Competing in a mud run is a fun way to flex your athletic skills and bond with friends and strangers alike. But no matter what distance you’re participating in, proper nutrition is critical for fueling success — not only on event day, but also during training and especially in the days leading up to your event.
So what should you eat before a Tough Mudder to make sure you have the stamina you need to power through those obstacles and get across the finish line? Here’s what to eat at every stage of your mud run training to ensure optimal performance on event day.
What to Eat While You’re Training for a Tough Mudder
When you’re training for a mud run, “carbs are king,” says Trevor Thieme, C.S.C.S., senior fitness and nutrition content manager at Openfit.
Carbohydrates should always make up the bulk of your calories, but they’re especially important in the weeks and days leading up to your event. Of course, you also need to make sure that you’re getting enough protein, fat, vitamins, and minerals to help your body recover from and adapt to your training.
How much is “enough” of each macro- and micronutrient? There’s no single answer that works for everyone — it depends on a number of factors, including your gender, fitness level, training frequency and intensity, overall daily activity level, and body composition. It also depends on whether you’re trying to lose, gain, or maintain your weight during your Tough Mudder training.
That’s why the Openfit TOUGH MUDDER T-MINUS 30 Nutrition Plan and Training Guide breaks down how many calories and nutrients you need based on your personal goals, so you know exactly what you need to eat before your mud run.
What to Eat in the Week Leading up to a Tough Mudder
Carbs are a must throughout your Tough Mudder training, but they’re even more important in the days leading up to your big event.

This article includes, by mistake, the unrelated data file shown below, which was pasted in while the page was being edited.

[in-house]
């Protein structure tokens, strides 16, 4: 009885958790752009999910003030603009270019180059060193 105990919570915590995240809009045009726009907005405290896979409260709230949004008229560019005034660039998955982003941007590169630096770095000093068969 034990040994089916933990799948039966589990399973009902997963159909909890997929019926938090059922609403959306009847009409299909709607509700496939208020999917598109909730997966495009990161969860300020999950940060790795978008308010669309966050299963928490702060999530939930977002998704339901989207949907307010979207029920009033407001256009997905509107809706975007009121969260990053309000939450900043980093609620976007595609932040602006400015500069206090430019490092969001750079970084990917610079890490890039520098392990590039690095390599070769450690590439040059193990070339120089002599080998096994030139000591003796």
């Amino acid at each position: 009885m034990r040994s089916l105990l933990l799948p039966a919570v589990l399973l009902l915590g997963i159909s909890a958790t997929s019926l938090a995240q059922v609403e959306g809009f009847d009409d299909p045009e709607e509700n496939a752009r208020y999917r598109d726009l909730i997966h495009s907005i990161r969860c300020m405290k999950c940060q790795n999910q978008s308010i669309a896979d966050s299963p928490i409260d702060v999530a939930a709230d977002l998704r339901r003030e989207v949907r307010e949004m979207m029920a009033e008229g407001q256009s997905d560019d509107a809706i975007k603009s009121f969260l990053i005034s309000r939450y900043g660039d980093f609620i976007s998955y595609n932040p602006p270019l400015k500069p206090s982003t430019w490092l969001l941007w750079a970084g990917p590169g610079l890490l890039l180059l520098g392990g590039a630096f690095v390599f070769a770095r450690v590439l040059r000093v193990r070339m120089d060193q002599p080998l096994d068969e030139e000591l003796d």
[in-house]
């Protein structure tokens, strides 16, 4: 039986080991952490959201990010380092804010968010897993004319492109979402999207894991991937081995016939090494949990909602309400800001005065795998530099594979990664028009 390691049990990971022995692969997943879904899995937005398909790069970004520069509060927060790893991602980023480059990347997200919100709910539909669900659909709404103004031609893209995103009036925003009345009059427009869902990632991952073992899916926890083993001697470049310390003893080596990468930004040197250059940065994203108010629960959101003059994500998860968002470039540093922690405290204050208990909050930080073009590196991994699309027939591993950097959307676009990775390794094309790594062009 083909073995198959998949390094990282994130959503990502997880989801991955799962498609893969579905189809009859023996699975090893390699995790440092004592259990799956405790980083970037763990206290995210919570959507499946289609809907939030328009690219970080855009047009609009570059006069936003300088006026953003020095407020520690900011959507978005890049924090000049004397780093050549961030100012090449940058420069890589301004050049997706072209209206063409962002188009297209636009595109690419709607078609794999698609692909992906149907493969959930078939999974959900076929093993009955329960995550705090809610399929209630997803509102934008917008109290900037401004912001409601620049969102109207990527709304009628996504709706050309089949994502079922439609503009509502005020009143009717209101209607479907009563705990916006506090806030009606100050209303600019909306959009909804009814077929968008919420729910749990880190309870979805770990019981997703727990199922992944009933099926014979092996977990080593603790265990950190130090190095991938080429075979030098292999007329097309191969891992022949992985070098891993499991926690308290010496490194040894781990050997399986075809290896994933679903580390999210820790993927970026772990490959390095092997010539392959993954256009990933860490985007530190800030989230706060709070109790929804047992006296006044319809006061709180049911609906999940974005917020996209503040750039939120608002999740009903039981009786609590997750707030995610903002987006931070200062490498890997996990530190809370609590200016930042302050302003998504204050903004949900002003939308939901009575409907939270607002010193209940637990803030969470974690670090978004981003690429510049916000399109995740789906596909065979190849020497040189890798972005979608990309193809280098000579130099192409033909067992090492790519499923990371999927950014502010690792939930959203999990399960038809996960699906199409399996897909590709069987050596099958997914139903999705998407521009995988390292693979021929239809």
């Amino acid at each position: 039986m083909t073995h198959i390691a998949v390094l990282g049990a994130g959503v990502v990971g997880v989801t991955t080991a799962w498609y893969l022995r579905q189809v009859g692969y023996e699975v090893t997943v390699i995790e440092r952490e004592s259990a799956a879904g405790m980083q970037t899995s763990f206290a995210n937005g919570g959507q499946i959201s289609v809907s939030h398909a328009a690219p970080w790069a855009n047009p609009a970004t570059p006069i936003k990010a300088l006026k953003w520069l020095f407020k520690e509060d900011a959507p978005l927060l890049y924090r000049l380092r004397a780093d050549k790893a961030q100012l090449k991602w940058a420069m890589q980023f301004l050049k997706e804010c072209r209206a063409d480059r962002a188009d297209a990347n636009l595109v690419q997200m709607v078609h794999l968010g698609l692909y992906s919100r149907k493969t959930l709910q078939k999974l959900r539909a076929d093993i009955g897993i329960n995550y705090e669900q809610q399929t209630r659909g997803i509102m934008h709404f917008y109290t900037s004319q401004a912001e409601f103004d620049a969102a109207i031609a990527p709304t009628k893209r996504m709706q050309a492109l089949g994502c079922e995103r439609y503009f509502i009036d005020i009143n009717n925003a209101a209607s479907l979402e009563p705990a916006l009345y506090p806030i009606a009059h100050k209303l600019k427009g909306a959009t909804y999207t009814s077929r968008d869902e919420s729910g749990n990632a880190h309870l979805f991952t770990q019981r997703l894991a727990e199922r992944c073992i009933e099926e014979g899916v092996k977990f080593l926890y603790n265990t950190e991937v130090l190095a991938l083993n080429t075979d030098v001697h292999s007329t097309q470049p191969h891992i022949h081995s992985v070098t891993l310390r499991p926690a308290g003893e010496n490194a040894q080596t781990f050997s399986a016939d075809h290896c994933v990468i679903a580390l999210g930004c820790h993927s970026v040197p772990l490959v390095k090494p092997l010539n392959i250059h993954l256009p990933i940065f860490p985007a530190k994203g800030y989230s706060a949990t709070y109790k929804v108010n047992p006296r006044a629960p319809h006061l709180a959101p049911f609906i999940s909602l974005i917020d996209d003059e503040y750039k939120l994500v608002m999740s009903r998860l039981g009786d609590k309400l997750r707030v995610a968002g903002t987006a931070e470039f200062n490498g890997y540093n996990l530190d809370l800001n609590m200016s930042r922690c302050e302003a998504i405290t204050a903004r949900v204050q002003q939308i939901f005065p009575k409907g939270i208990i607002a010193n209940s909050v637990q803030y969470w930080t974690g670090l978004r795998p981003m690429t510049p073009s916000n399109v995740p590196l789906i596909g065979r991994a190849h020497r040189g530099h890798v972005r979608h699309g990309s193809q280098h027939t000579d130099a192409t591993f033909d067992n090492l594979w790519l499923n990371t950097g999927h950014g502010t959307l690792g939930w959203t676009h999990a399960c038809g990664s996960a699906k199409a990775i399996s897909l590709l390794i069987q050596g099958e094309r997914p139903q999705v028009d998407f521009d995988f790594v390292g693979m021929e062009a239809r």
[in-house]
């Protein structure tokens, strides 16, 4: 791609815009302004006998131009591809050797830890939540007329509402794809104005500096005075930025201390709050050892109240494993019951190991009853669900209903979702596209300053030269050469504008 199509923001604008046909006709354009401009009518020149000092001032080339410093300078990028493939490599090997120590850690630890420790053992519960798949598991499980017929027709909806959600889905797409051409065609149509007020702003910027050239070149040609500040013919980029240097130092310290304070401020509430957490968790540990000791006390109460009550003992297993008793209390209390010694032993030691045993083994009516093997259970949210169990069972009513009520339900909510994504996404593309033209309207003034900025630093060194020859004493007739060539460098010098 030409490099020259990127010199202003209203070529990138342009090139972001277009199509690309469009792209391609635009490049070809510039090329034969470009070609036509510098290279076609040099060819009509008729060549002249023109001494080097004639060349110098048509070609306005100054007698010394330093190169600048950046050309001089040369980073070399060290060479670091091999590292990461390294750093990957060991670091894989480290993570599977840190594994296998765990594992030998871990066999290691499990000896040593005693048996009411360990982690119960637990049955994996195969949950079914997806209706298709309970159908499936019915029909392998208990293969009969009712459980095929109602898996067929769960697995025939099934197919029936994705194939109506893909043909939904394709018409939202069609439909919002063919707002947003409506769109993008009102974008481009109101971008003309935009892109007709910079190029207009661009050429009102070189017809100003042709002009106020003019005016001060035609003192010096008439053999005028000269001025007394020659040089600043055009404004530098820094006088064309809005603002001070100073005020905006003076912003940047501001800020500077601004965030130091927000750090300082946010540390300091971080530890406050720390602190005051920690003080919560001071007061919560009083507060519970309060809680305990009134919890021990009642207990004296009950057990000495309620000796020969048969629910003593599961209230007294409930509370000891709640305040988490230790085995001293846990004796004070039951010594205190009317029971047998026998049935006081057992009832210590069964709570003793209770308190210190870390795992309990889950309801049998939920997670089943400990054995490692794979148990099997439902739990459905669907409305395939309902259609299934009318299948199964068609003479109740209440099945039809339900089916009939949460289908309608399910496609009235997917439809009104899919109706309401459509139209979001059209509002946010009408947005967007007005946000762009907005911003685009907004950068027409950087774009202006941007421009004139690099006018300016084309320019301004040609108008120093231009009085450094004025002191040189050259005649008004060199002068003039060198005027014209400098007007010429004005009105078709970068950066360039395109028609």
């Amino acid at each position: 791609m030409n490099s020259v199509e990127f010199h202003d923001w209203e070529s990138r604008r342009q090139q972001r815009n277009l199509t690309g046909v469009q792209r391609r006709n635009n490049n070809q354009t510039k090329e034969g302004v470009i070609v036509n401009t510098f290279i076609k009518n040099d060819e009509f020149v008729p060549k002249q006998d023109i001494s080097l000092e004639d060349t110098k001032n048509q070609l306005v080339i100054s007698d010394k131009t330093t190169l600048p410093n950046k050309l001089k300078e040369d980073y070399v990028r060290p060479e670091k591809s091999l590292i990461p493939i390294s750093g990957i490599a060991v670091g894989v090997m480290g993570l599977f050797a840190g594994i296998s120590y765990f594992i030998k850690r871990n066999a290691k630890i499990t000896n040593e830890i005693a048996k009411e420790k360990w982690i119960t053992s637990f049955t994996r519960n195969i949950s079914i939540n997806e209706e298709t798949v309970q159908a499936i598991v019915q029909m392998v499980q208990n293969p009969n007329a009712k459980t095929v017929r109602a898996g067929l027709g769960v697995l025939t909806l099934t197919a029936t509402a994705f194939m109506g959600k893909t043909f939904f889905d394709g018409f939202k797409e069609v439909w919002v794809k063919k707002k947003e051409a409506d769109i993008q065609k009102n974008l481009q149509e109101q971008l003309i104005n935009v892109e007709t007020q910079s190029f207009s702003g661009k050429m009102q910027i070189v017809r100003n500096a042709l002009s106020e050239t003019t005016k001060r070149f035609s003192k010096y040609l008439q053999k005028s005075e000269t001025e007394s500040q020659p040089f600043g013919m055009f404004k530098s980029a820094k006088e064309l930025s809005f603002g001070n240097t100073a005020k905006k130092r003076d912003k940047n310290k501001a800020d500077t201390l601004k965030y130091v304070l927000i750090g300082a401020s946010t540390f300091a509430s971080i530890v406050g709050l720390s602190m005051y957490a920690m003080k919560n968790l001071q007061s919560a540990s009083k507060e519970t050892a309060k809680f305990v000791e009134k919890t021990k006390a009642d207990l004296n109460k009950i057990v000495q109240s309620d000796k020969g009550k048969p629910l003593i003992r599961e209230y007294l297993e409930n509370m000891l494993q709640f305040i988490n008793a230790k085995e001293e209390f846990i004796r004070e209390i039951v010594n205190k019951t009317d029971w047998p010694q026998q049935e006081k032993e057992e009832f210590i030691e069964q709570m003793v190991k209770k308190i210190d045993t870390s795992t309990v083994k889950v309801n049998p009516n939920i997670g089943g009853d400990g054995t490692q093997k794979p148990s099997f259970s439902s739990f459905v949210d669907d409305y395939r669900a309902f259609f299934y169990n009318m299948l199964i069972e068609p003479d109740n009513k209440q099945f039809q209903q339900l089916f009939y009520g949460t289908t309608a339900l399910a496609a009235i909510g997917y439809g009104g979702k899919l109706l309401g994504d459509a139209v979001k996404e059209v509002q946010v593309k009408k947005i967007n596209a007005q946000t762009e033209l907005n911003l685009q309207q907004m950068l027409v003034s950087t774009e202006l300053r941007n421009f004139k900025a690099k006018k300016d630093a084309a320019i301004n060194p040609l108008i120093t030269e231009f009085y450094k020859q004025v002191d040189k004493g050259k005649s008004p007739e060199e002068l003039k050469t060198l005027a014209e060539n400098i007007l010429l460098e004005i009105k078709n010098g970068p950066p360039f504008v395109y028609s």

“Your muscles run on carbs — glucose, specifically,” Thieme says, adding that glucose is stored as glycogen in your muscles and liver. “If you don’t start the event with your glycogen stores topped off, you’re not maximizing your chances for athletic success.”
Thieme recommends “carb loading” — aka eating more carbs than usual — in the three days leading up to your mud run (woohoo!). Most people have enough glycogen to support about 90 to 120 minutes of hard exercise, but during intense training, like the type you’ll likely be doing in preparation for a Tough Mudder, it’s hard to tell whether your stores are topped off. Carb loading, aka glycogen supercompensation, helps ensure that they are, so you won’t “hit the wall” while trying to climb over one.
Pasta, potatoes, fruits, veggies — these are all good choices when carb loading. The key is to eat enough to feel full but not stuffed, and to include about 20 grams of protein per meal. For example, you can have a bean and rice burrito with a side of guacamole and salsa for lunch, followed by a shrimp and brown rice stir-fry for dinner.
What to Eat on the Day of Your Tough Mudder Event
About three to four hours before the official event starting time, eat a small (about 300 to 500 calories) carb-rich meal to top off your glycogen stores. “Also try to get some carbs into your body at least an hour before you start the course to top off your glucose,” advises Thieme.
And don’t forget to drink water before the event — you can seriously hinder your performance if you go into a Tough Mudder without the proper hydration.
“Most people go through their days slightly dehydrated,” Thieme says — and at no time is that more of a problem than during an event like Tough Mudder. “Even slight dehydration can have a significant effect on athletic performance.”
Start hydrating at least two hours before the event starts. You should pee at least once in the few hours leading up to the event, and you’ll know you’re hydrated if your pee is clear or pale yellow.
What NOT to Eat Before a Mud Run
You’ll face enough challenges on a Tough Mudder course without worrying about tummy troubles — and using the bathroom isn’t exactly easy when you’re caked in mud — so steer clear of high-fiber foods in the hours before you line up.
And to keep from feeling fatigued midway through the course, you may also want to avoid eating anything high in protein and fat the morning of the event. “They’re slower to digest and will just weigh you down,” Thieme says.
Ready to take on a Tough Mudder? TOUGH MUDDER T-MINUS 30 is the 30-day training breakthrough designed to get you in crazy shape so you can crush your Tough Mudder and have the body to show for it.